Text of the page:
In a nutshell: A good Massively Multiplayer Online Role-Playing Game is like the perfect government: An ideal we all strive for, but a difficult one to attain. For about the same reasons: By definition, an MMORPG is literally like setting up a small nation. A lot of things have to go exactly right. Consider all the hurdles you have to clear just to set up a successful game:

  • You need an original idea. Enough so you don’t get sued, and then a bit more so players have a reason to play it.
  • You have to code for compatibility. Whether consoles, PCs, or mobile, your game will run in a staggering number of varied conditions.
  • You have to meet a price point of affordability and still make a profit.
  • It has to be fun. A subjective term, because one person’s fun is another person’s bore.
  • Your game has to be easy enough for a beginner to figure out, but deep enough to provide satisfying play in the long run. This, alone, is a daunting design challenge that most people aren’t as good at as they think they are.

Now consider all the additional difficulties you have with an MMORPG. It has to be online in an always-connected state, so you have to deal with network issues. You have to work with more than one nationality or language. Otherwise it’s not massively multiplayer enough. Now once you have a huge user base, you have to police it; spammers, scammers, and hackers have been the bane of every MMORPG community.

Join us for a walk through the cemetery of dead MMORPGs. Perhaps we can learn from their mistakes:

  • The Matrix Online – They hung their whole game on the enduring popularity of a movie franchise that fizzled on the first sequel.
  • Age Of Conan – Over-promised on a buggy, unstable release.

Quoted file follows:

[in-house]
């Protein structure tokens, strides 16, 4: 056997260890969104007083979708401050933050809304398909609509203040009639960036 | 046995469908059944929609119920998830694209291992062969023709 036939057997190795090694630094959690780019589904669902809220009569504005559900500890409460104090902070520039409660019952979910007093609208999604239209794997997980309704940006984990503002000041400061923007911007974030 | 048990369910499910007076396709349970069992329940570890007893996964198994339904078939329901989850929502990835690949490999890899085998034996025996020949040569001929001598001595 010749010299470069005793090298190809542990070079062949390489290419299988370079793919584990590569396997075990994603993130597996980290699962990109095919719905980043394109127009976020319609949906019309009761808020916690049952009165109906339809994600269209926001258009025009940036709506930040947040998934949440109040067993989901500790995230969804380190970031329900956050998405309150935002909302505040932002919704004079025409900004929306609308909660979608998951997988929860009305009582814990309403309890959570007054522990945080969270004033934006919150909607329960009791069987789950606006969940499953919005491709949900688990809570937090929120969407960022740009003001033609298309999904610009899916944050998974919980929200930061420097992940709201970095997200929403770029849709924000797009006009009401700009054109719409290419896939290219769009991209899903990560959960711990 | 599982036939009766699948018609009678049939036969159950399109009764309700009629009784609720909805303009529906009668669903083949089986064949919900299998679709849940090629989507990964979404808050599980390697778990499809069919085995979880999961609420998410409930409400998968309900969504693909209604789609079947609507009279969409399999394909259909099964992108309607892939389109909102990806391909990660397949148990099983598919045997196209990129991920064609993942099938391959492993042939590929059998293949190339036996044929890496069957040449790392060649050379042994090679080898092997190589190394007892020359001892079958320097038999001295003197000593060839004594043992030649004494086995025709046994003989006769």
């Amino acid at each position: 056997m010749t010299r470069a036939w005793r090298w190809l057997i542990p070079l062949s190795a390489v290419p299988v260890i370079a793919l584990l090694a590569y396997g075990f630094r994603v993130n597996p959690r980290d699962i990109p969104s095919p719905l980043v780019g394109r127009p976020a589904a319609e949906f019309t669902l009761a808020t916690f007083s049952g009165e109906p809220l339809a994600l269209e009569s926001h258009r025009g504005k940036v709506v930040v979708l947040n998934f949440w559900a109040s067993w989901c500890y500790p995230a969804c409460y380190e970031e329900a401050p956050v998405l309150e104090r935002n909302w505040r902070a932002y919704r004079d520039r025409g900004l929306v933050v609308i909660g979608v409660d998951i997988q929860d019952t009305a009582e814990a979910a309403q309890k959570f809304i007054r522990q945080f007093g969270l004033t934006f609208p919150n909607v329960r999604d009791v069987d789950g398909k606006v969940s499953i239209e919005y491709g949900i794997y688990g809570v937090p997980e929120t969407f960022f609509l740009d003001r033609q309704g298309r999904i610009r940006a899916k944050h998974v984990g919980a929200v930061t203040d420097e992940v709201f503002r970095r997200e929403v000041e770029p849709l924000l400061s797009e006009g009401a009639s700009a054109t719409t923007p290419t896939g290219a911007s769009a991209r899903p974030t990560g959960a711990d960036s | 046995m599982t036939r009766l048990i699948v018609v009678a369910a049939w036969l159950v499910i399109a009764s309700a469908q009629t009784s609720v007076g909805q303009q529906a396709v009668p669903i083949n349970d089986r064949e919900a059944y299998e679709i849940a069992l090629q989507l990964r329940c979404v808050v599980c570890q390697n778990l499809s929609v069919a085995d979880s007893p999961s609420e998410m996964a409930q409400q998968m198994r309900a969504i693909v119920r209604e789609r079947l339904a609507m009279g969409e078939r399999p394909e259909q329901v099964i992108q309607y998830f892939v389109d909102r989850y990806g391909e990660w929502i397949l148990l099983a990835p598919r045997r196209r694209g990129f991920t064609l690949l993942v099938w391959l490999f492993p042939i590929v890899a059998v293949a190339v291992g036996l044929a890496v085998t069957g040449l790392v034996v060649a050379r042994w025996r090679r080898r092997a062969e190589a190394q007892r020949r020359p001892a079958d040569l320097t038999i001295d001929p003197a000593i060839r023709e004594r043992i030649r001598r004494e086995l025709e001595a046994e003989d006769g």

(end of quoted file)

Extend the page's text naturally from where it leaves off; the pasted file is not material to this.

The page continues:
• Hellgate: London – Plain bad game design on an over-hyped title.
  • Wildstar – Buggy and unstable plus poor design.
  • Auto Assault – A car-based MMORPG turned out not to be a good idea.
  • Dark And Light – Released as a raw, buggy mess.
  • Gods And Heroes: Rome Rising – Aborted release and development hell killed it.
  • Warhammer Online: Age Of Reckoning – Just didn’t hit the sweet spot for a paid subscription game.
  • Motor City Online – A racing-based RPG didn’t take and was ahead of its time.
  • APB: All Points Bulletin – Basically Grand Theft Auto as an RPG, but mediocre execution.
  • Star Wars Galaxies – Survived eight years before company mismanagement drove players away.
  • Vanguard: Saga Of Heroes – Yet another unstable, stillborn release.
  • Final Fantasy XIV – Under-developed title with little content.
  • Tabula Rasa – Still another half-baked release full of bugs and unbalanced play.

The chief thing we learn from the MMORPG graveyard is that developers, designers, and testers need to tell management and marketing to get off their back and let them release the game when it’s finished – not demo-playable, not beta, but finished!